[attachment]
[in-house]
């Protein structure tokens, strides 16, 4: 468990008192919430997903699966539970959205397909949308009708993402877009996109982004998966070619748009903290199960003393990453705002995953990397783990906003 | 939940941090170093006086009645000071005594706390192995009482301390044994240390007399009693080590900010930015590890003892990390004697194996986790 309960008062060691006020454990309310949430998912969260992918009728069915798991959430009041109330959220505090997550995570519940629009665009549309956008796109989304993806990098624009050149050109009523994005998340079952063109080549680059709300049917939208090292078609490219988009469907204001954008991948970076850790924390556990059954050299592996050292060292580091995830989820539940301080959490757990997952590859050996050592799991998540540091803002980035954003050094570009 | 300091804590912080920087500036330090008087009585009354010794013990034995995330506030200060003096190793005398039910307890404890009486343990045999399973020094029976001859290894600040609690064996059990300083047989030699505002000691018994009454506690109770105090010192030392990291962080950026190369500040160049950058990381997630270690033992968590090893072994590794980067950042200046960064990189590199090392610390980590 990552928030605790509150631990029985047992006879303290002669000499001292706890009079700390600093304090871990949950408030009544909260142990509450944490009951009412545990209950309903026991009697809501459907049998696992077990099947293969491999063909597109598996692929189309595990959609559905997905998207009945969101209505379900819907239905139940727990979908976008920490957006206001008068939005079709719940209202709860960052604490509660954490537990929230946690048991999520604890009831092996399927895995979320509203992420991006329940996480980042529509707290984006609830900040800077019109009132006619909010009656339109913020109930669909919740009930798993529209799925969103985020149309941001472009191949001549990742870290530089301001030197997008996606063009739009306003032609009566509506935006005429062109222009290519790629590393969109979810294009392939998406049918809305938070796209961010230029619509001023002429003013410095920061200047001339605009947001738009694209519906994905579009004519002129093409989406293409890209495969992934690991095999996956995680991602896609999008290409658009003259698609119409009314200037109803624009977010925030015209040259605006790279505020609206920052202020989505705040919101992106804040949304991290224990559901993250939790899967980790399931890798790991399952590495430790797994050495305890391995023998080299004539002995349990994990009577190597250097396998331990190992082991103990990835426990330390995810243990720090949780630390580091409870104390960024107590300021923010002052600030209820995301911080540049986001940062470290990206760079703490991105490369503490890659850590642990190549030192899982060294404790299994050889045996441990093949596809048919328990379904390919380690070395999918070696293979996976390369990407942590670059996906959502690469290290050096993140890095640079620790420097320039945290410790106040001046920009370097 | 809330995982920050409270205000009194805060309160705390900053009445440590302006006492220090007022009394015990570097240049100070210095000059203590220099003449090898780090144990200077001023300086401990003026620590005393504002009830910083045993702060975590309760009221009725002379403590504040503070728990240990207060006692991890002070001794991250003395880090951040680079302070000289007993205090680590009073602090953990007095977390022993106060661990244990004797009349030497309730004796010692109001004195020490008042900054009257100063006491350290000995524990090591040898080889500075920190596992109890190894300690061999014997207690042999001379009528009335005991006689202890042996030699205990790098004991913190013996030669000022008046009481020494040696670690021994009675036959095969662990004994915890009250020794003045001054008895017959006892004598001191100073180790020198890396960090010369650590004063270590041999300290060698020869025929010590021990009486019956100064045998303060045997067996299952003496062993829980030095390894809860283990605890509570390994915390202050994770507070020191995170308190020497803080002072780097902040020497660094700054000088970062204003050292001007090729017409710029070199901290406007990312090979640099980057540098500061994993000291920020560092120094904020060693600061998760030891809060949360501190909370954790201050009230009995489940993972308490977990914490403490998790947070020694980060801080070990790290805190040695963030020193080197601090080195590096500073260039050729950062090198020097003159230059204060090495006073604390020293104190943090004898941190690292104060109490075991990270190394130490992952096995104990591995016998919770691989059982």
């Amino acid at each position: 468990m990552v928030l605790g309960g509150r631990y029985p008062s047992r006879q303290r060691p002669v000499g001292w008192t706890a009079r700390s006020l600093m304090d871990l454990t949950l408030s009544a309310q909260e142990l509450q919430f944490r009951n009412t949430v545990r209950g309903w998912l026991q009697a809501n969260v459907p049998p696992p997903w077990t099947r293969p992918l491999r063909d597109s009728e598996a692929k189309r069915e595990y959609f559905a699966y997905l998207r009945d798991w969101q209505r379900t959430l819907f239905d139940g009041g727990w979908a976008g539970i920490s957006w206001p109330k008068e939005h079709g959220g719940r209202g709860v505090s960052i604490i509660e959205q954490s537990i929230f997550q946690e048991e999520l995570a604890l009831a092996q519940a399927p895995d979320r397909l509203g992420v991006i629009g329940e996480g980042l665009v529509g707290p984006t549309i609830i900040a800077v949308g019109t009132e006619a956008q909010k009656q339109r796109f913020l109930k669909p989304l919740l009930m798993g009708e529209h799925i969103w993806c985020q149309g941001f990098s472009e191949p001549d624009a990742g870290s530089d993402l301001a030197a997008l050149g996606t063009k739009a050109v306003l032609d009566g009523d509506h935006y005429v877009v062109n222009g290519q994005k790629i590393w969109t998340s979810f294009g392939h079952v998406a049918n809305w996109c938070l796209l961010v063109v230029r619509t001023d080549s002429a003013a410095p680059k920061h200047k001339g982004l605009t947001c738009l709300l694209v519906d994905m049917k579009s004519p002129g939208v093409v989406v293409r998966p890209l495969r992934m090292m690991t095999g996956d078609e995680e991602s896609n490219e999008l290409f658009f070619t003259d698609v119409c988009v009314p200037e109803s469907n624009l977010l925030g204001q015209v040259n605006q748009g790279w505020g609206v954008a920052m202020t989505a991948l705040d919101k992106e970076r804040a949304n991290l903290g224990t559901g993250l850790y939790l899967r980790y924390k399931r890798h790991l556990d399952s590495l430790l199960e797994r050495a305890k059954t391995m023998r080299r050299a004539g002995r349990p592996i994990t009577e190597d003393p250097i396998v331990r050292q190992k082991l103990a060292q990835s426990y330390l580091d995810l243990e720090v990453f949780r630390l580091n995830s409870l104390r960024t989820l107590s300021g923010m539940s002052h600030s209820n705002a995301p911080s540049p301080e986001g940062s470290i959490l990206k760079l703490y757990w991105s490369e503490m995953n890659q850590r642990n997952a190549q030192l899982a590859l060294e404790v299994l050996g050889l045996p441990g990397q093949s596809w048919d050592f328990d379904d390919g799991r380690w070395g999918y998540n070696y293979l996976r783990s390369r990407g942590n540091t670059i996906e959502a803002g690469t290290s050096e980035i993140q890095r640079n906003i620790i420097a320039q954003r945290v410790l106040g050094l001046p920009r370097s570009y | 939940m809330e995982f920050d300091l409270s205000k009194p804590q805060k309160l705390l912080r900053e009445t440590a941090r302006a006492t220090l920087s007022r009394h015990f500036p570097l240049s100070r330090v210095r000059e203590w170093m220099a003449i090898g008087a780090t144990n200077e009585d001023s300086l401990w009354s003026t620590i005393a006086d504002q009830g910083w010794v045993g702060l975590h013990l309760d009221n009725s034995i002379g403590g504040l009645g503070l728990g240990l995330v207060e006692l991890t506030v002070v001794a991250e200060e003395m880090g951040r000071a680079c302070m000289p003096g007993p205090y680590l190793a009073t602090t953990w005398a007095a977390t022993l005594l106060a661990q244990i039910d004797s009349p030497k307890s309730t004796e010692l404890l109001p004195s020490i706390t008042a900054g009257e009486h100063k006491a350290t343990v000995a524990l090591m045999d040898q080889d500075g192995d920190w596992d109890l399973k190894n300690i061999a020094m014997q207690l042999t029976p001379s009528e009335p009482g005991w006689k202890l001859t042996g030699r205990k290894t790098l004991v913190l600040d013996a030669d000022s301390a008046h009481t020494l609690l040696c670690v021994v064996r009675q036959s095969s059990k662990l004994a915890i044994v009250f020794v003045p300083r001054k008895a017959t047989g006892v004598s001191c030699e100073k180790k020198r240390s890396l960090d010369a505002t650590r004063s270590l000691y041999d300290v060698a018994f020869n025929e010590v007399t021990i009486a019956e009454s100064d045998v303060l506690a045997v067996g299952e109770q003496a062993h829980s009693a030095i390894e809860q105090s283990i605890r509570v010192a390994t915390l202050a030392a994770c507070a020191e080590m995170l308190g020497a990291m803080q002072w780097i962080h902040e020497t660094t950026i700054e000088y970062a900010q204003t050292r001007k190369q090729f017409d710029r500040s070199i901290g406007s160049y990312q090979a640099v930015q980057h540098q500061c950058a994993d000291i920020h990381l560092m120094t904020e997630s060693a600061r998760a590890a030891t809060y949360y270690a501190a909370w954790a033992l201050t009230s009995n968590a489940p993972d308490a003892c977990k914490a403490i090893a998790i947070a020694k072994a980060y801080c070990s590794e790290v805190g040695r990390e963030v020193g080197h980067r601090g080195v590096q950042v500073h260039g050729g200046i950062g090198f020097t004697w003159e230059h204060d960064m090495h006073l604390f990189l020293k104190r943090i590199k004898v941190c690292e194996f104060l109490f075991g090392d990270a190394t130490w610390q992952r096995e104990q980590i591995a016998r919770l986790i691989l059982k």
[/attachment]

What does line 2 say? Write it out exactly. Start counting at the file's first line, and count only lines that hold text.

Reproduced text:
């Protein structure tokens, strides 16, 4: 468990008192919430997903699966539970959205397909949308009708993402877009996109982004998966070619748009903290199960003393990453705002995953990397783990906003 | 939940941090170093006086009645000071005594706390192995009482301390044994240390007399009693080590900010930015590890003892990390004697194996986790 309960008062060691006020454990309310949430998912969260992918009728069915798991959430009041109330959220505090997550995570519940629009665009549309956008796109989304993806990098624009050149050109009523994005998340079952063109080549680059709300049917939208090292078609490219988009469907204001954008991948970076850790924390556990059954050299592996050292060292580091995830989820539940301080959490757990997952590859050996050592799991998540540091803002980035954003050094570009 | 300091804590912080920087500036330090008087009585009354010794013990034995995330506030200060003096190793005398039910307890404890009486343990045999399973020094029976001859290894600040609690064996059990300083047989030699505002000691018994009454506690109770105090010192030392990291962080950026190369500040160049950058990381997630270690033992968590090893072994590794980067950042200046960064990189590199090392610390980590 990552928030605790509150631990029985047992006879303290002669000499001292706890009079700390600093304090871990949950408030009544909260142990509450944490009951009412545990209950309903026991009697809501459907049998696992077990099947293969491999063909597109598996692929189309595990959609559905997905998207009945969101209505379900819907239905139940727990979908976008920490957006206001008068939005079709719940209202709860960052604490509660954490537990929230946690048991999520604890009831092996399927895995979320509203992420991006329940996480980042529509707290984006609830900040800077019109009132006619909010009656339109913020109930669909919740009930798993529209799925969103985020149309941001472009191949001549990742870290530089301001030197997008996606063009739009306003032609009566509506935006005429062109222009290519790629590393969109979810294009392939998406049918809305938070796209961010230029619509001023002429003013410095920061200047001339605009947001738009694209519906994905579009004519002129093409989406293409890209495969992934690991095999996956995680991602896609999008290409658009003259698609119409009314200037109803624009977010925030015209040259605006790279505020609206920052202020989505705040919101992106804040949304991290224990559901993250939790899967980790399931890798790991399952590495430790797994050495305890391995023998080299004539002995349990994990009577190597250097396998331990190992082991103990990835426990330390995810243990720090949780630390580091409870104390960024107590300021923010002052600030209820995301911080540049986001940062470290990206760079703490991105490369503490890659850590642990190549030192899982060294404790299994050889045996441990093949596809048919328990379904390919380690070395999918070696293979996976390369990407942590670059996906959502690469290290050096993140890095640079620790420097320039945290410790106040001046920009370097 | 809330995982920050409270205000009194805060309160705390900053009445440590302006006492220090007022009394015990570097240049100070210095000059203590220099003449090898780090144990200077001023300086401990003026620590005393504002009830910083045993702060975590309760009221009725002379403590504040503070728990240990207060006692991890002070001794991250003395880090951040680079302070000289007993205090680590009073602090953990007095977390022993106060661990244990004797009349030497309730004796010692109001004195020490008042900054009257100063006491350290000995524990090591040898080889500075920190596992109890190894300690061999014997207690042999001379009528009335005991006689202890042996030699205990790098004991913190013996030669000022008046009481020494040696670690021994009675036959095969662990004994915890009250020794003045001054008895017959006892004598001191100073180790020198890396960090010369650590004063270590041999300290060698020869025929010590021990009486019956100064045998303060045997067996299952003496062993829980030095390894809860283990605890509570390994915390202050994770507070020191995170308190020497803080002072780097902040020497660094700054000088970062204003050292001007090729017409710029070199901290406007990312090979640099980057540098500061994993000291920020560092120094904020060693600061998760030891809060949360501190909370954790201050009230009995489940993972308490977990914490403490998790947070020694980060801080070990790290805190040695963030020193080197601090080195590096500073260039050729950062090198020097003159230059204060090495006073604390020293104190943090004898941190690292104060109490075991990270190394130490992952096995104990591995016998919770691989059982």